One of the recurring pieces of advice I give practitioners who ask me how they could enhance their performance as a martial artist is this: find a role model.  I believe having a role model (or a few) is imperative to sustained drive and self-development.  What’s more, the role model doesn’t necessarily need to be a practitioner in your martial art – or even a martial artist for that matter.  It can be anyone who does anything, who has some qualities you can identify as transferrable towards your own goals, although it makes sense to have at least one role model in the similar area.  In fact, I have chosen four people as role models specifically for my own martial arts goals.  Three are martial artists – one of which I’ve never met.  In this article, I delve deeper into why you should have a role model and the criteria I use to find one.

Why have a role model?

Having a role model is like having a goal…the difference is that you can see the goal through the person.  Sometimes, just having a goal in itself is not enough to push you forward, especially during periods where motivation can be low.  Therefore, having a role model helps to visualise the goal: you know it’s possible because someone else has already achieved it.  Essentially, it focuses the mindset and gives you the drive to train consistently and with effort.  If you have some form of contact with your role model, you also have the added benefit of support and encouragement directly from them.

What’s more, using a role model as inspiration leads you to focus on a moving target – simply because they too are always working harder to better themselves.  Assuming that neither you nor your role model stop, you have on going inspiration and motivation towards self-development.

The criteria

Below are my criteria for selecting role models.  I apply these to anything I do where I search for a role model.  Feel free to apply any to your search (or use as reflection towards the role model(s) you have already):

  • Skill alignment: Does this person demonstrate the level of skill I aspire to achieve?
  • Value alignment: Does this person exemplify similar values and a personality that I respect and aspire to emulate?
  • External alignment: How do most people feel towards this person?  What are their other interests and attitudes?

Now, in more detail…

Skill alignment

This sounds straightforward, but I’ll urge a bit of caution.  It’s important to observe and analyse whether the potential role model is both knowledgeable at what they do and can do what you aspire to do, well.  Watch them several times, and ask them about details (if possible).  Observe how they do the simplest techniques because these are the techniques you would have some background understanding of anyway.  Use this as a gauge when watching them do more advanced techniques to determine role model suitability.  Granted, this approach assumes that the person would have similar background knowledge and high skill to demonstrate more complicated moves – and this may not necessarily be the case.  However, I believe that overall, it is likely they will.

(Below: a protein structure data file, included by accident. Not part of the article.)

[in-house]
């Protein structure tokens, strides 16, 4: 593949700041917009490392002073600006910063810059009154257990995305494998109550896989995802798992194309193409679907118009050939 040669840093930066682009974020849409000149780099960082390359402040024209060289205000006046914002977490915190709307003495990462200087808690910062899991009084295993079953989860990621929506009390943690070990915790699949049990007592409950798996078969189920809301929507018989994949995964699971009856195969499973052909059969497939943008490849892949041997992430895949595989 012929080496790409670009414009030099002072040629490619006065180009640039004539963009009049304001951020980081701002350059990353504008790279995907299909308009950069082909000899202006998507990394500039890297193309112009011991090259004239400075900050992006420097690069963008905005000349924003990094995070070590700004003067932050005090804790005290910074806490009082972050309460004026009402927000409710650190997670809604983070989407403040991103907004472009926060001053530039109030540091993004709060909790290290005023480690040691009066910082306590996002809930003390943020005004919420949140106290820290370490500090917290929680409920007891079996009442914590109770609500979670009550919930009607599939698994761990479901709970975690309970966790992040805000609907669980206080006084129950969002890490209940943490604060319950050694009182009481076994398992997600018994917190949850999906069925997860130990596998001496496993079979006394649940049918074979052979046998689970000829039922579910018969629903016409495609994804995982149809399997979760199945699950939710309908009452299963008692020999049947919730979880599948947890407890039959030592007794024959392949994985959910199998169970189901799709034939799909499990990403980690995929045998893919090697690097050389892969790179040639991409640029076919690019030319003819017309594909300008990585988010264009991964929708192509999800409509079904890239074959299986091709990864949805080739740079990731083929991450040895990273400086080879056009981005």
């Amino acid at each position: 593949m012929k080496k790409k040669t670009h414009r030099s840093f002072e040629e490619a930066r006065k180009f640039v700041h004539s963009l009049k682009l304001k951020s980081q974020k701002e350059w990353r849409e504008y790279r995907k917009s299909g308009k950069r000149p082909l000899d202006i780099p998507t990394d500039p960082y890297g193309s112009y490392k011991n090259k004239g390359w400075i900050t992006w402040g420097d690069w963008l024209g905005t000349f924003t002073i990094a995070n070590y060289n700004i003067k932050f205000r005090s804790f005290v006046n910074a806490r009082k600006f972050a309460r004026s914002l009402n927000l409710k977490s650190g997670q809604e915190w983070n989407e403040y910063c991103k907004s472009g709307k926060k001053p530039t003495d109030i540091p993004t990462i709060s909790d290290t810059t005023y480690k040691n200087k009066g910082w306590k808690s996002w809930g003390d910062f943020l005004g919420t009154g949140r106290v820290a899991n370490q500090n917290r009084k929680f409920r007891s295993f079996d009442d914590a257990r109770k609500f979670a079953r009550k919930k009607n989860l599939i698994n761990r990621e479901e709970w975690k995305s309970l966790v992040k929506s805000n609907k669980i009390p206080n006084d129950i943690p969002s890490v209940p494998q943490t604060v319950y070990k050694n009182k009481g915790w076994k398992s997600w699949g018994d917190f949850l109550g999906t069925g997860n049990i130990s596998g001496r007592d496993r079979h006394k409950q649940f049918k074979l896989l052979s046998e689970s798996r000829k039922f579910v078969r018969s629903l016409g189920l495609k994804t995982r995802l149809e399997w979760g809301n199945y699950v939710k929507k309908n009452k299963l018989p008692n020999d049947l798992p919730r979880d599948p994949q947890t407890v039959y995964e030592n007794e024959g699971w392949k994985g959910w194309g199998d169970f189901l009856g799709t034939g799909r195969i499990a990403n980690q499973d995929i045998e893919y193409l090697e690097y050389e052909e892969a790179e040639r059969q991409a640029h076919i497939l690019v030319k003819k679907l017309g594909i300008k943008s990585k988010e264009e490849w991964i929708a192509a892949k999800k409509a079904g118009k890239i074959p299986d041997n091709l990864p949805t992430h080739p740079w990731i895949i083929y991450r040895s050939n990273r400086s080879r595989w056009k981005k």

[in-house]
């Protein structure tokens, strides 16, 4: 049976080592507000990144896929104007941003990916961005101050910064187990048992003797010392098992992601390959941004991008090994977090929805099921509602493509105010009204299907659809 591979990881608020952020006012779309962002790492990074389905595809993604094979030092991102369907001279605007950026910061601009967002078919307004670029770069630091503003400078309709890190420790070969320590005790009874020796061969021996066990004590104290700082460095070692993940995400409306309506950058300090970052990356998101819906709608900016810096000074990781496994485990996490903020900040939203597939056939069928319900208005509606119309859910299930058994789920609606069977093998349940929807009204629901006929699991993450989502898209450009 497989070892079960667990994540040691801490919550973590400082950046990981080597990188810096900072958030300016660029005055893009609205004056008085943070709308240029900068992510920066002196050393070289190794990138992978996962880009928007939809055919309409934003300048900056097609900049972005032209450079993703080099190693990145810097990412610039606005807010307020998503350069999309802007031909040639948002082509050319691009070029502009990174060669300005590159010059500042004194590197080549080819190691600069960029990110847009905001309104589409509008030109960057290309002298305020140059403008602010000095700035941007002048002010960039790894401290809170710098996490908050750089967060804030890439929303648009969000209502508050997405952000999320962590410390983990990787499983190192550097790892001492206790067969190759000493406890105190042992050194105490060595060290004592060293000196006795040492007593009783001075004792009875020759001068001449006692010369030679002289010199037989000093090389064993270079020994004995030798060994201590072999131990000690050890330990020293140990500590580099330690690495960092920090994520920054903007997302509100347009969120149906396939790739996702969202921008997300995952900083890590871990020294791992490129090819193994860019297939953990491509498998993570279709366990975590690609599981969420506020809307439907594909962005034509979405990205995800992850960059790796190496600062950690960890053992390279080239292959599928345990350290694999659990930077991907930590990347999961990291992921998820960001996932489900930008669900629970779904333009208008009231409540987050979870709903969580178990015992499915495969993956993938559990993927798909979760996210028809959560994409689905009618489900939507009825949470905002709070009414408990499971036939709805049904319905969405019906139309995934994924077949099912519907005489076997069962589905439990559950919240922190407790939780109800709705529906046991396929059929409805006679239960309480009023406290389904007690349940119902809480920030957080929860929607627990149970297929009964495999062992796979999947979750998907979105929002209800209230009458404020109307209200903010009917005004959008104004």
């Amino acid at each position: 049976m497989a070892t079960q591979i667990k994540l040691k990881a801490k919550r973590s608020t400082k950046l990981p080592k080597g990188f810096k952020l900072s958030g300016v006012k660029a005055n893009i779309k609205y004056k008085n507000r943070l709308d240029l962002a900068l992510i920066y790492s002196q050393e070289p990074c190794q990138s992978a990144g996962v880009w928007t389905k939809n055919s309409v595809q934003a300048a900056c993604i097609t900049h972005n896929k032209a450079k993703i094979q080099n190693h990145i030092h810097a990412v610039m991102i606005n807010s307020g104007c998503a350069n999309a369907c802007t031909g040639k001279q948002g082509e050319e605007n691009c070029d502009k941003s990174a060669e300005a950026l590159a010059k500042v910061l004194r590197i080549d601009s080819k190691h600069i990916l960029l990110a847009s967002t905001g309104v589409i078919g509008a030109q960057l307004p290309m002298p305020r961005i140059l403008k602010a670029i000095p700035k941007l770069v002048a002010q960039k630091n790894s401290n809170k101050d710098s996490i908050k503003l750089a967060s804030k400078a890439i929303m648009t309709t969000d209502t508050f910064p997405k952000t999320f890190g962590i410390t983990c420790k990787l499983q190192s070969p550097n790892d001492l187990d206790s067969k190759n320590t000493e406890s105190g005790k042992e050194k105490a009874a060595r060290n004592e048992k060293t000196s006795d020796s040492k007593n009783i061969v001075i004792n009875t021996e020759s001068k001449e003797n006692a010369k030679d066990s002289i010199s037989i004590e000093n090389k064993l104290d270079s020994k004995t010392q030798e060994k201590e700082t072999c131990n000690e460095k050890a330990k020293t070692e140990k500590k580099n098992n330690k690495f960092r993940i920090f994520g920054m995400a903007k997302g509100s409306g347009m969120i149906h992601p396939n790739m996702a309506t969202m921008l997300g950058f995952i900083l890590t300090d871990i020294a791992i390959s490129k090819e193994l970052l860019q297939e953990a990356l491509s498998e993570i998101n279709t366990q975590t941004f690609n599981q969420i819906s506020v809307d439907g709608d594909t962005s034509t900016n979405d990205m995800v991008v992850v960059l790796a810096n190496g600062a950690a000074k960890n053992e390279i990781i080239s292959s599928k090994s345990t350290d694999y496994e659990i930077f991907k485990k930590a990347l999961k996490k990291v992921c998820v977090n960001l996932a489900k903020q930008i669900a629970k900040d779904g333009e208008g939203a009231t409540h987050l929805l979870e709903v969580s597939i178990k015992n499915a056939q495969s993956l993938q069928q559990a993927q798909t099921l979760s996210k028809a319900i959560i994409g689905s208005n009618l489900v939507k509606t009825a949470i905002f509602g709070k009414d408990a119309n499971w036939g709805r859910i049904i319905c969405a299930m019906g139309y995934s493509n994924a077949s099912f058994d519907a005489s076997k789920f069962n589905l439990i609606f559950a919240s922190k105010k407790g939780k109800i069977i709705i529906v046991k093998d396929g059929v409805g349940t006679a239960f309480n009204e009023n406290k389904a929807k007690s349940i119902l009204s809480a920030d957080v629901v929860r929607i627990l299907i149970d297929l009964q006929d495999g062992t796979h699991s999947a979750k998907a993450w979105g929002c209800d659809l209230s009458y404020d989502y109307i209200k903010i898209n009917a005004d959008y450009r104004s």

Value alignment

Physical and mental development goes hand-in-hand.  There is much benefit to be had with finding a role model who you can respect, who has values aligned to your own, and perhaps even demonstrates characteristics of the type of person you would like to grow into.  This ultimately comes down to reflecting on yourself and identifying key areas you hold important and admirable.  A person can be technically proficient with regard to your goal, but can fundamentally clash with the type of person you are.  If you experience this, the person should be filtered out.  Alignment significantly helps your drive to self-development.

External alignment

This is an area I think many people miss.  A person could appear as an ideal role model, ticking the boxes one perceives for skill and value alignments, but have you got the full picture?  I make a judgement on the general external mood about the person.  For example, I think about how the majority feel towards them, and how this person behaves and treats others.  It’s not all about other people though (i.e. if you’re in this person’s presence): how this person behaves and treats you too.  In addition, the person’s other interests and attitudes greatly impacts whether I’ll choose them.  It’s here that I’ve seen misalignments between my values and theirs before, which lead me to filter them out.  At the end of the day, it’s important to be able to genuinely respect someone you choose as a role model for how they are overall.

Whilst this article has explained why you should consider finding a role model and suggestions on how to do this, it’s equally important to reflect that others could be considering you as their role model too.  You may think this is unlikely, but you may be surprised.  Many people don’t tell others they have them as role models – I certainly haven’t hinted this to most of mine!  This shows that you should always be somewhat mindful about how you conduct yourself, although always be authentic.

Do you have an example of how you gained value from having a role model that you’d like to share?  If so, drop a message!


Sabrina Mistry a health and fitness enthusiast, martial artist, hobby animator/arty person, educator, gamer, and the Founder of Beyond the Dojang. She transformed her life from being very unfit, unhealthy, and big back in 2007, to losing four stone in weight, built muscle mass, increased her flexibility, and achieved a black belt in Soo Bahk Do Moo Duk Kwan. Sabrina has learnt first-hand about the amazing benefits of adopting a fitness lifestyle. She's passionate to support others on their journey because with improved health and fitness, we all could make the most of what life has to offer. Get connected on Instagram and Facebook: @beyondthedojang

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